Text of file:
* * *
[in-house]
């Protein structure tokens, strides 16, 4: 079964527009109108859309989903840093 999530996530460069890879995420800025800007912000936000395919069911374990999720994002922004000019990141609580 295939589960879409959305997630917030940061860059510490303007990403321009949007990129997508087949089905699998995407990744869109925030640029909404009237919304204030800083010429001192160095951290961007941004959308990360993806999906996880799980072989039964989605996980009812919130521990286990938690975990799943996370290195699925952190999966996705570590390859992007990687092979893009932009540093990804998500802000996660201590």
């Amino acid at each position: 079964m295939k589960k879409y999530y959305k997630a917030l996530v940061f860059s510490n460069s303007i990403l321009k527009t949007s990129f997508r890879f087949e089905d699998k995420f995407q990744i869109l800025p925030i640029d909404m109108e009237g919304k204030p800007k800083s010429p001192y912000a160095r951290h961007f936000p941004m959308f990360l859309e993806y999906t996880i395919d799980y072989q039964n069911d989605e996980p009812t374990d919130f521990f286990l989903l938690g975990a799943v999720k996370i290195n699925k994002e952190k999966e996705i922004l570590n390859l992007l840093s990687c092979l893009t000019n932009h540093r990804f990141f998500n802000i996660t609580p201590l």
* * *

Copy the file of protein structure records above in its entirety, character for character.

[in-house]
């Protein structure tokens, strides 16, 4: 079964527009109108859309989903840093 999530996530460069890879995420800025800007912000936000395919069911374990999720994002922004000019990141609580 295939589960879409959305997630917030940061860059510490303007990403321009949007990129997508087949089905699998995407990744869109925030640029909404009237919304204030800083010429001192160095951290961007941004959308990360993806999906996880799980072989039964989605996980009812919130521990286990938690975990799943996370290195699925952190999966996705570590390859992007990687092979893009932009540093990804998500802000996660201590």
């Amino acid at each position: 079964m295939k589960k879409y999530y959305k997630a917030l996530v940061f860059s510490n460069s303007i990403l321009k527009t949007s990129f997508r890879f087949e089905d699998k995420f995407q990744i869109l800025p925030i640029d909404m109108e009237g919304k204030p800007k800083s010429p001192y912000a160095r951290h961007f936000p941004m959308f990360l859309e993806y999906t996880i395919d799980y072989q039964n069911d989605e996980p009812t374990d919130f521990f286990l989903l938690g975990a799943v999720k996370i290195n699925k994002e952190k999966e996705i922004l570590n390859l992007l840093s990687c092979l893009t000019n932009h540093r990804f990141f998500n802000i996660t609580p201590l």